But don’t swear off flip-flops just yet; we asked podiatrists to help us find the best ones that provide feel-good features to keep your feet healthy. Rhinestone-embellished and podiatrist-approved (Dr. Splichal is a big fan of Aetrex), these slip-ons offer orthotic support, foam cushioning, and antimicrobial materials that keep germs from sticking around in the heat.
 
Source: Anthea Levi, Health.com [5/11/17]
 
Courtesy of Barry Block, editor of PMP News.  
 
Brought to you by Doctor john A. Hardy, owner of Toronto's Foot Clinic, Academy Foot and Orthotic Clinics.

 

 

 

By [email protected]
June 22, 2017
Category: HEALTH

 

 

 

 

You can slow or halt the progression of a bunion by wearing footwear that supports the foot evenly. “Avoiding high heels and tight, narrow shoes – except for special occasions – and choosing supportive flats for walking or standing during extended periods can help,” says Hartley Miltchin DPM, a Toronto-based doctor of podiatric medicine. “So can having prescription orthotics made, which are tailored to your foot.
 
Dr. Hartley Miltchin
 
 
“That’s because these strategies can eliminate the over-pronation of the foot, which leads to bunion development. We walk with our feet over-rolling towards the arch and big toe area, and the bones of the foot shift out of alignment to compensate for that imbalance. In order to prevent or eliminate bunion progression, we have to re-align that bone shift, caused by the inherent mechanical imbalance (over-pronation), says Dr. Miltchin.”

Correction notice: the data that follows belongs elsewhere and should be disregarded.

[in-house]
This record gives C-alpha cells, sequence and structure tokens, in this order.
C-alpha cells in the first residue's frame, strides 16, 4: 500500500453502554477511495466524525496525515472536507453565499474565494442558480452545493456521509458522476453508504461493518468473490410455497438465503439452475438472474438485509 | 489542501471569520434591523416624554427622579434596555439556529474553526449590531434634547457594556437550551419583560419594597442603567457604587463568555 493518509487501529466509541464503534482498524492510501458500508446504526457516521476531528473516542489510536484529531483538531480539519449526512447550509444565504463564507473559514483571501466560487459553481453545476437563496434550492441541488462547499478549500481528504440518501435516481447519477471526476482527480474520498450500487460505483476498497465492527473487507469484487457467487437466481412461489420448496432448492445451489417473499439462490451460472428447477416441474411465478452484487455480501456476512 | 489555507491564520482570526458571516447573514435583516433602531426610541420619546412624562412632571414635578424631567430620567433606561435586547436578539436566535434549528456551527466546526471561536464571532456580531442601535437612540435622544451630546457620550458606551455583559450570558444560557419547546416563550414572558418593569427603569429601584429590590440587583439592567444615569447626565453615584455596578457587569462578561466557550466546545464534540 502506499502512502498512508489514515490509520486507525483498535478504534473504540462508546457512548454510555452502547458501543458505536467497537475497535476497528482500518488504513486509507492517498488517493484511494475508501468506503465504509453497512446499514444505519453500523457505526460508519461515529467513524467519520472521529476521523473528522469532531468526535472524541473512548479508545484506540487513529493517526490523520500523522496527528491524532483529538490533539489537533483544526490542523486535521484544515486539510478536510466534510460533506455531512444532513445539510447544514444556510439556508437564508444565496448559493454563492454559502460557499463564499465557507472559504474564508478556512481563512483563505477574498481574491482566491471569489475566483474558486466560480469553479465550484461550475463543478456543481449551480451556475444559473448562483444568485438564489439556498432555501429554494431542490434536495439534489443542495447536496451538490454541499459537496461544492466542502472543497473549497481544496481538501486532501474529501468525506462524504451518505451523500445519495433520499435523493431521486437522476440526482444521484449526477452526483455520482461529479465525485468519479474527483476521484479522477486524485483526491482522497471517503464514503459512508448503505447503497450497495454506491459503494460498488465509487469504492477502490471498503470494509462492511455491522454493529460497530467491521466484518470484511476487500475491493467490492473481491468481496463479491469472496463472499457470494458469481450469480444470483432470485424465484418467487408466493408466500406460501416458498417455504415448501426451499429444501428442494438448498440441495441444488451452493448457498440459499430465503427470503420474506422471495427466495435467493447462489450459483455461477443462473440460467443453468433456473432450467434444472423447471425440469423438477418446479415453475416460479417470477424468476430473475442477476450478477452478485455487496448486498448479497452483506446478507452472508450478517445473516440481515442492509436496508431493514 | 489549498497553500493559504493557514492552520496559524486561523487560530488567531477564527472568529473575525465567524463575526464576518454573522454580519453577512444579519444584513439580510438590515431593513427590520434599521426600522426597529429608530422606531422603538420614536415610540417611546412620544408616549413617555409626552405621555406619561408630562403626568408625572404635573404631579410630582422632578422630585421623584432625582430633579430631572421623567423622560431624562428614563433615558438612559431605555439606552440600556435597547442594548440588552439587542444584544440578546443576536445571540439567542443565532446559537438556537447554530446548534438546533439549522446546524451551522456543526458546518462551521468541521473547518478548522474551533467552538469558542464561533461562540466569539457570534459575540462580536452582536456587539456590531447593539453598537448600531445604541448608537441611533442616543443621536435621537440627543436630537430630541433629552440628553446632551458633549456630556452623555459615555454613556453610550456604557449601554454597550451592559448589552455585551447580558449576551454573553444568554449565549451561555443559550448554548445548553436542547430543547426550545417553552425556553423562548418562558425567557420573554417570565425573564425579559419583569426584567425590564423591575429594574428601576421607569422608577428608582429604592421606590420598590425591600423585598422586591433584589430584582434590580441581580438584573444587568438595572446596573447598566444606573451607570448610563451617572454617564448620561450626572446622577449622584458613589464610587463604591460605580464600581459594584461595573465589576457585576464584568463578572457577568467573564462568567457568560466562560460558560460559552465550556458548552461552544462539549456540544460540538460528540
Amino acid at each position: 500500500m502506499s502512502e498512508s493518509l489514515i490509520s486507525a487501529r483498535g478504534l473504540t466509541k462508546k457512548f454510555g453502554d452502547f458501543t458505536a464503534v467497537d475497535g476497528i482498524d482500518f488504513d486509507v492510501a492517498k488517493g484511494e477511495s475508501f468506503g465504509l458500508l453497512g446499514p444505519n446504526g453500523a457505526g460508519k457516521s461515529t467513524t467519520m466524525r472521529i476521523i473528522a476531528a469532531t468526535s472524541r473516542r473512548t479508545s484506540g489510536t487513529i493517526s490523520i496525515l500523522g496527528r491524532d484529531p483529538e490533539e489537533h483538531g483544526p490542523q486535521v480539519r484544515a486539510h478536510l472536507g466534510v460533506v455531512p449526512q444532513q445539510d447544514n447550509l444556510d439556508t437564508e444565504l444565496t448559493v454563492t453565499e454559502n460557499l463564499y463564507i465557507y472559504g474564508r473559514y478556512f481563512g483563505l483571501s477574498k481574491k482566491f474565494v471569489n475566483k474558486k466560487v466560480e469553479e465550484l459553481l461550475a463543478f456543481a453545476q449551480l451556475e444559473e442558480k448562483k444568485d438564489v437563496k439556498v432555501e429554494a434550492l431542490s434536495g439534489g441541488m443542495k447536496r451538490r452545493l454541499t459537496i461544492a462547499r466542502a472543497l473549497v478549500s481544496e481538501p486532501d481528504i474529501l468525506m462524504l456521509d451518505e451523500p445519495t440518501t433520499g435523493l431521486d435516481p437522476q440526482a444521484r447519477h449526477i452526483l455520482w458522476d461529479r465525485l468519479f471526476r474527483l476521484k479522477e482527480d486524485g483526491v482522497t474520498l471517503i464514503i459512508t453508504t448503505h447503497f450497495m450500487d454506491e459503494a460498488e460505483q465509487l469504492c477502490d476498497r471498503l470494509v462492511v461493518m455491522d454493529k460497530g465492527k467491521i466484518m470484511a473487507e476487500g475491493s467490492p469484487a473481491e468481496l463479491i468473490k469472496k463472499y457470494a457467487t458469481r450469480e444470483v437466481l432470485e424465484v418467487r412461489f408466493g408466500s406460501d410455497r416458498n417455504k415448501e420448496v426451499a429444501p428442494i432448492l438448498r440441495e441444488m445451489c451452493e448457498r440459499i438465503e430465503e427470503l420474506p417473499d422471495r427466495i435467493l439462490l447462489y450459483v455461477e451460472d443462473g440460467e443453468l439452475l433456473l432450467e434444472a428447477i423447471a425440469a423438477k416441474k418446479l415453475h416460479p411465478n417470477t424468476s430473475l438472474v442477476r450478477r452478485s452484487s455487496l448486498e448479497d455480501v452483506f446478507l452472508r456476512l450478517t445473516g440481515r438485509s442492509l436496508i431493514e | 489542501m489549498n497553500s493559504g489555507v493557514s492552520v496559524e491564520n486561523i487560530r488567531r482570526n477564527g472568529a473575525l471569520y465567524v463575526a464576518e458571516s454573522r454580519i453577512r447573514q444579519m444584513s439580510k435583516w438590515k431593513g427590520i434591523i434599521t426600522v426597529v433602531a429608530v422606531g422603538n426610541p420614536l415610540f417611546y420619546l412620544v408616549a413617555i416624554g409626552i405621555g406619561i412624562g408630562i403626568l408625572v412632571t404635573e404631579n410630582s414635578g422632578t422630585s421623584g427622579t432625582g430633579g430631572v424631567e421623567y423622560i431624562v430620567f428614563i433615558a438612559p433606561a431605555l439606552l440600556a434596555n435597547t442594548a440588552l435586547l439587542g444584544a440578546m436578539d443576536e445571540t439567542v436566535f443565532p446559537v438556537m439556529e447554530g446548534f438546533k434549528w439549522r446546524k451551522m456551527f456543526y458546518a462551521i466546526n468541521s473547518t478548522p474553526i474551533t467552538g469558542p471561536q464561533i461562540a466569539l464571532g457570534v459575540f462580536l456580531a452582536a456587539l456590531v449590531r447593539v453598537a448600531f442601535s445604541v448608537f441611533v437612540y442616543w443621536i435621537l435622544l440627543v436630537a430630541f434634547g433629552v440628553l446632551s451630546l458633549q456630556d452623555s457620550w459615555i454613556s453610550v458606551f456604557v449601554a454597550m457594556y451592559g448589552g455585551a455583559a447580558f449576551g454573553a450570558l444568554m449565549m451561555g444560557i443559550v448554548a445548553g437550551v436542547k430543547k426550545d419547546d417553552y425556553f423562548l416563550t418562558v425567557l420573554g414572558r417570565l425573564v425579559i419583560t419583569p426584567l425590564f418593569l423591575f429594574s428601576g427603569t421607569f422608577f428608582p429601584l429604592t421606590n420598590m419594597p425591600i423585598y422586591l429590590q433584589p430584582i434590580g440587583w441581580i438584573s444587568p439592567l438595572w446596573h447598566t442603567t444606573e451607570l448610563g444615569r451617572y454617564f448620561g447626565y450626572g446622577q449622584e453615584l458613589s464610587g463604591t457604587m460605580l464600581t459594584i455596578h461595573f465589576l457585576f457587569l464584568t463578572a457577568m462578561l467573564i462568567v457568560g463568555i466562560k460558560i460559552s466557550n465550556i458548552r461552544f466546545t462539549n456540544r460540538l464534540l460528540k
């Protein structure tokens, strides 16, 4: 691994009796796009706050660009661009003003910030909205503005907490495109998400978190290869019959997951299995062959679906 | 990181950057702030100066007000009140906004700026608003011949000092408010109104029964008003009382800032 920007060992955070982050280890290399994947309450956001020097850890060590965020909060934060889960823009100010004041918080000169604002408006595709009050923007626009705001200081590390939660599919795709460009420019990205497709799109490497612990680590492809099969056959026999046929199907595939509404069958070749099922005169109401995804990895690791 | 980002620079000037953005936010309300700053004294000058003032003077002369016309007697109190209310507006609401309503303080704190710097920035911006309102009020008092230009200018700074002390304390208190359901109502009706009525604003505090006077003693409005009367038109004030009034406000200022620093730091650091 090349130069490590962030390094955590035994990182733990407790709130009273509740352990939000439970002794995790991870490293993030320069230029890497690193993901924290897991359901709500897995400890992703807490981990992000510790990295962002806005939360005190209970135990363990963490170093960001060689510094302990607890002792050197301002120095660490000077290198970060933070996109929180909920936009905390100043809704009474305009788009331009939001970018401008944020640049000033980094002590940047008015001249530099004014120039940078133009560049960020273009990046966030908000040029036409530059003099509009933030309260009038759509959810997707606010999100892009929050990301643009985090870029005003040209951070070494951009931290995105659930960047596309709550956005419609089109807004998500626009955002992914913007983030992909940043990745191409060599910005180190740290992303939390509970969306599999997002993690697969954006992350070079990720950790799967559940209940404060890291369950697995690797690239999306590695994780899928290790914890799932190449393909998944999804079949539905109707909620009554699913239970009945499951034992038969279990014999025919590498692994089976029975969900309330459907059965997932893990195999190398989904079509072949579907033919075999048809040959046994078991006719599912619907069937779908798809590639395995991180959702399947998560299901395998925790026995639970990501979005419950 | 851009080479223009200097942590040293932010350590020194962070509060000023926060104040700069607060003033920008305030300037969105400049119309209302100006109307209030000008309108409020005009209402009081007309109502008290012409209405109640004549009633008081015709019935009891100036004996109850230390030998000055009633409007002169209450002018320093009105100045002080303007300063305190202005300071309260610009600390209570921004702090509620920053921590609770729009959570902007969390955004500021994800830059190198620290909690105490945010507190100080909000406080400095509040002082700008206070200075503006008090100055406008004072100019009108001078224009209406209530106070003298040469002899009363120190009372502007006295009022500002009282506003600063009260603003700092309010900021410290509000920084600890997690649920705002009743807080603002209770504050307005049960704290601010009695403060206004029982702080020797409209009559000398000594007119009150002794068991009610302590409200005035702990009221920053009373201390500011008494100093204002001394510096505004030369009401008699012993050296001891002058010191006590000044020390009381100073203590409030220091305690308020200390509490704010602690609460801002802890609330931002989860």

Source: Anna Sharratt, Sunlife
 
Courtesy of Barry Block, editor of PMP News.
 
Brought to you by Doctor John A. Hardy, owner of Toronto's Foot Clinic, Academy Foot and Orthotic Clinics.
 
By [email protected]
June 21, 2017
Category: HEALTH
Tags: fungal nails   laser therapy  

 

 

Dr. Joel Brook says lasers are a big step up from the anti-fungal medications people used to use. The pills you would have to ingest. Those came with significant possible side-effects. He says the lasers have no side-effects and work on 70 to 85 percent of patients.
 
Dr. Joel Brook
 
"Most of the time people show up because they just hate how the condition looks. So, over the years the treatment has evolved,” says Dr. Brook. It’s important to treat a patient’s shoes as well; an ultraviolet shoe sanitizer is used to sterilize all your shoes, so you don’t become re-infected.
 
Source: King 5 Healthlink 
 
Courtesy of Barry Block, editor of PMP News.  
 
Brought to you by Doctor John A. Hardy, owner of Toronto's Foot Clinic, Academy Foot and Orthotic Clinics.
 
 

 

 





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416-465-8737

Toronto, ON Chiropodist
Academy Foot and Orthotic

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Toronto, ON M4K 2P1 

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FOOT CLINIC

CHIROPODIST / FOOT SPECIALIST,  B.Sc. PODIATRIC MEDICINE / ACADEMY FOOT & ORTHOTIC CLINICS, 752 Broadview Ave , Toronto ON, M4K 2P1 416-465-8737